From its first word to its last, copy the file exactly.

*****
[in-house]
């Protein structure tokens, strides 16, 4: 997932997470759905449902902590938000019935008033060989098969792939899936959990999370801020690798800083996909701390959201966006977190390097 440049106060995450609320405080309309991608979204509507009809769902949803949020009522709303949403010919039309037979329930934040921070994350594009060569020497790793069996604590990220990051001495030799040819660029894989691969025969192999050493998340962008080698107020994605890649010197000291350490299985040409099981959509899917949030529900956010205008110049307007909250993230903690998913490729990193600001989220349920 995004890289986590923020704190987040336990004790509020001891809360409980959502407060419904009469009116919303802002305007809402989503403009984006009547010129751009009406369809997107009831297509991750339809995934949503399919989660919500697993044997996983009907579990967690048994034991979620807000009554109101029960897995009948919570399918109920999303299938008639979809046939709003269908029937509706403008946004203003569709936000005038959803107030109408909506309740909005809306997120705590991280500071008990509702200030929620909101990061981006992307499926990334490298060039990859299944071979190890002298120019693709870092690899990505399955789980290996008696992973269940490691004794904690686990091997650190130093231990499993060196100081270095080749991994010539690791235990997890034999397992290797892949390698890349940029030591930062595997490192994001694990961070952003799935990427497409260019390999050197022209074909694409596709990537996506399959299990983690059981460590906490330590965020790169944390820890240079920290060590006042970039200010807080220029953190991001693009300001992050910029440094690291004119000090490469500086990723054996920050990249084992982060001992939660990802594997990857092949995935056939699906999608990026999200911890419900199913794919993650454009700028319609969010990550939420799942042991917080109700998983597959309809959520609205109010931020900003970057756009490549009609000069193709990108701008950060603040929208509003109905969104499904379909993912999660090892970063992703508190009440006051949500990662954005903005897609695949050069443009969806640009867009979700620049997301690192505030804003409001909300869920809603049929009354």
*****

[in-house]
């Protein structure tokens, strides 16, 4: 997932997470759905449902902590938000019935008033060989098969792939899936959990999370801020690798800083996909701390959201966006977190390097 440049106060995450609320405080309309991608979204509507009809769902949803949020009522709303949403010919039309037979329930934040921070994350594009060569020497790793069996604590990220990051001495030799040819660029894989691969025969192999050493998340962008080698107020994605890649010197000291350490299985040409099981959509899917949030529900956010205008110049307007909250993230903690998913490729990193600001989220349920 995004890289986590923020704190987040336990004790509020001891809360409980959502407060419904009469009116919303802002305007809402989503403009984006009547010129751009009406369809997107009831297509991750339809995934949503399919989660919500697993044997996983009907579990967690048994034991979620807000009554109101029960897995009948919570399918109920999303299938008639979809046939709003269908029937509706403008946004203003569709936000005038959803107030109408909506309740909005809306997120705590991280500071008990509702200030929620909101990061981006992307499926990334490298060039990859299944071979190890002298120019693709870092690899990505399955789980290996008696992973269940490691004794904690686990091997650190130093231990499993060196100081270095080749991994010539690791235990997890034999397992290797892949390698890349940029030591930062595997490192994001694990961070952003799935990427497409260019390999050197022209074909694409596709990537996506399959299990983690059981460590906490330590965020790169944390820890240079920290060590006042970039200010807080220029953190991001693009300001992050910029440094690291004119000090490469500086990723054996920050990249084992982060001992939660990802594997990857092949995935056939699906999608990026999200911890419900199913794919993650454009700028319609969010990550939420799942042991917080109700998983597959309809959520609205109010931020900003970057756009490549009609000069193709990108701008950060603040929208509003109905969104499904379909993912999660090892970063992703508190009440006051949500990662954005903005897609695949050069443009969806640009867009979700620049997301690192505030804003409001909300869920809603049929009354």